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One of Rachmaninov's first pieces of original work was a piano duet transcription of Tchaikovsky's Manfred Symphony, the first performance of which he had attended in Moscow in March 1886, just before his 13th birthday. He was already a student at the Moscow Conservatory and was shortly to begin his second year there in Anton Arensky's harmony class. That summer Jurgenson published the symphony and Rachmaninov began his transcription, partly as an exercise. It was completed by the winter and so impressed Rachmaninov's piano teacher, Nikolai Zverev, that the young Rachmaninov, together with a fellow student, was taken to play the transcription to Tchaikovsky. This piece has long been lost, but Tchaikovsky was sufficiently impressed to arrange for Jurgenson to commission a piano-duet version of The Sleeping Beauty music in the summer of 1891, the 17yearold Rachmaninov's first commission. Rachmaninovwas already working very hard, because he had been allowed to take his final piano examinations a year early which was an enormous drain on his energy, although he graduated with honours thanks to his prodigious technique.
Instead of taking a holiday Rachmaninov composed the First Piano Concerto, and The Sleeping Beauty duel was not as satisfactory as Tchaikovsky had hoped, perhaps because by now Rachmaninov was finding his own voice as a composer; however. Alexander Siloti helped to correct the score and mollified the older composer.
By now Rachmaninov has arranged to take his finals in theory and composition a year early which entailed writing a symphony, some vocal works and an opera! He wrote a single-movement symphony and was then caught up in the fever of writing music to the extent that he composed his first Trio Elegiaque between 18 and 21 January 1892. This was also a one-movement work, and its first performance was given nine days later by the composer with the violinist David Krein and the cellist Anatole Brandukov in the Vostryakov Hall. At the same concert Brandukov and Rachmaninov palyed the Two Pieces Opus 2 for cello and piano, which were dedicated to the cellist.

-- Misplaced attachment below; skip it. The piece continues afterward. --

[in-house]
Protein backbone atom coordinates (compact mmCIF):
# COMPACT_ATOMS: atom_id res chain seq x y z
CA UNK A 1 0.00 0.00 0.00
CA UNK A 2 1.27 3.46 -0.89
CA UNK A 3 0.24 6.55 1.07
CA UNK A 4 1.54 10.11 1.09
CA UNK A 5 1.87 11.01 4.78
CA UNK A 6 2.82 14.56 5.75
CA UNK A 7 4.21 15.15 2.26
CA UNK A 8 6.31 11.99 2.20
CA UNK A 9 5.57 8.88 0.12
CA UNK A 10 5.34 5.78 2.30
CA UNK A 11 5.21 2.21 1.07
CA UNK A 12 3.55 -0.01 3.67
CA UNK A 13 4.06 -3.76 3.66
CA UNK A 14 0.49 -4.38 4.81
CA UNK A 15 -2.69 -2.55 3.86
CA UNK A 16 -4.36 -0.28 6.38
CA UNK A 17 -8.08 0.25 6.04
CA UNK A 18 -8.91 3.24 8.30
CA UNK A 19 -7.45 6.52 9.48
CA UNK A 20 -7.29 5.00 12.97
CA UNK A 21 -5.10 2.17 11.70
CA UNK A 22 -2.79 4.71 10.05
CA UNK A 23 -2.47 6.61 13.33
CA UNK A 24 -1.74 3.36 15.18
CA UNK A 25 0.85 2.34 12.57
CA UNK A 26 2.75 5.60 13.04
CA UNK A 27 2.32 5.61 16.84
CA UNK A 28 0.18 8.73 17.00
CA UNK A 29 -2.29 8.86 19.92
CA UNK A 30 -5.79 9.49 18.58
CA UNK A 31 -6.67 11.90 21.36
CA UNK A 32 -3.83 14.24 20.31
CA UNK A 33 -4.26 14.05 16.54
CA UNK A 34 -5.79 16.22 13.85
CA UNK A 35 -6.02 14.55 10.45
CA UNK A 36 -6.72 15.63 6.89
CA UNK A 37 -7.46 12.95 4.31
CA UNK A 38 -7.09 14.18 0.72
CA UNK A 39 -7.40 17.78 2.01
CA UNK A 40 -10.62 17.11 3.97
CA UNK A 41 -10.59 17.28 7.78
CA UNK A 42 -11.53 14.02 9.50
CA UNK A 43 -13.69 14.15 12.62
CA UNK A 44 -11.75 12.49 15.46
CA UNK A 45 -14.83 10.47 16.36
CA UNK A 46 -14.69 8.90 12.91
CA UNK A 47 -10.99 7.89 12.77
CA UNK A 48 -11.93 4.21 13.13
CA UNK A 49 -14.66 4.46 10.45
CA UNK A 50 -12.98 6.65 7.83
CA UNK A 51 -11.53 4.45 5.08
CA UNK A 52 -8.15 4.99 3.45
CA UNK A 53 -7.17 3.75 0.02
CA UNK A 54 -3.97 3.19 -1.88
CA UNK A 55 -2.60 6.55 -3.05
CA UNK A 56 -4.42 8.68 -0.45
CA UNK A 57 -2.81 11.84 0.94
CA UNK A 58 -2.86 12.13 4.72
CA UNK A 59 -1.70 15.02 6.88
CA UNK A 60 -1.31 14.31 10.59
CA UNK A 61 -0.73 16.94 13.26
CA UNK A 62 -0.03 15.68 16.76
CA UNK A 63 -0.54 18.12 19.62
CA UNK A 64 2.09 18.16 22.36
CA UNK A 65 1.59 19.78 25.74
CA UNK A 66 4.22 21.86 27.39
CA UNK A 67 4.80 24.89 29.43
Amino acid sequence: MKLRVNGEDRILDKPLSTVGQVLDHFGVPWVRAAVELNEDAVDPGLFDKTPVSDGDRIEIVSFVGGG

The First Elegiac Trio is a short, thoughtful work, atmospheric and already showing the personality of its young composer. On 25 October 1893 Tchaikovsky died and Rachmaninov was deeply affected. Two years earlier Tchaikovsky had himself been similarly moved by the death of Nikolai and had composed a Piano Trio in A minor in his friend's memory: now Rachmaninov decided to write a second Elegiac Trio in memory of Tchaikovsky. This took him six weeks, from 25 October to 15 December, confessing to Natalya Skalon two days later in a letter that he had "trembled for every phrase, sometimes crossed out absolutely everything and began to think and think about it all over again."
He must have begun the Trio immediately after hearing the news of Tchaikovsky's death for the opening bars are laden with grief and the first movement contains passages of deeply tragic passion. The second movement is a set of eight variations on the main theme of Rachmaninov's orchestral fantasy The Rock, which Tchaikovsky had been so impressed with that he was going to give the work's premiere in St Petersburg the following January - with Tchaikovsky dead the first performance was given in March in Moscow. Although the variations are not of the quality which Rachmaninov found in his maturity they are very interesting and contain some fine writing for the piano, which has a thoughtful, cadenza-like second variation followed by a brighter third. The penultimate variation gives a hint of the motif which pervades the First Symphony, which was completed in 1895. The short third movement recalls the first and sums up the young composer's intentions in music of high intensity and feeling.
The first performance was given by Rachmaninov with the violinist Yuly Konyus and, again, AnatoleBrandukovon31 January 1894, bearing the inscription "a la memoire d'un grand artiste". A few years later, for another performance, Rachmaninov revised the work, making a few cuts and replacing a routine Sixth Variation for piano with a more imaginative one using the full trio. This version was played for the first time on 12 February 1907, without Rachmaninov, the players being the pianist Alexander Goldenveyzer, the violinist Karl Grigorovitch and the ubiquitous Brandukov. on which occasion the Trio took up the second half since Rachmaninov asserted that "after the Trio there must be noting else, because it is so long and grave."
A third version, in which Rachmaninov included a few minor revisions he had made in 1917, was edited by Alexander Goldenveyzer and published by the Soviet State Publishing House in 1950, and it is this edition which is used for this recording.
- Denby Richards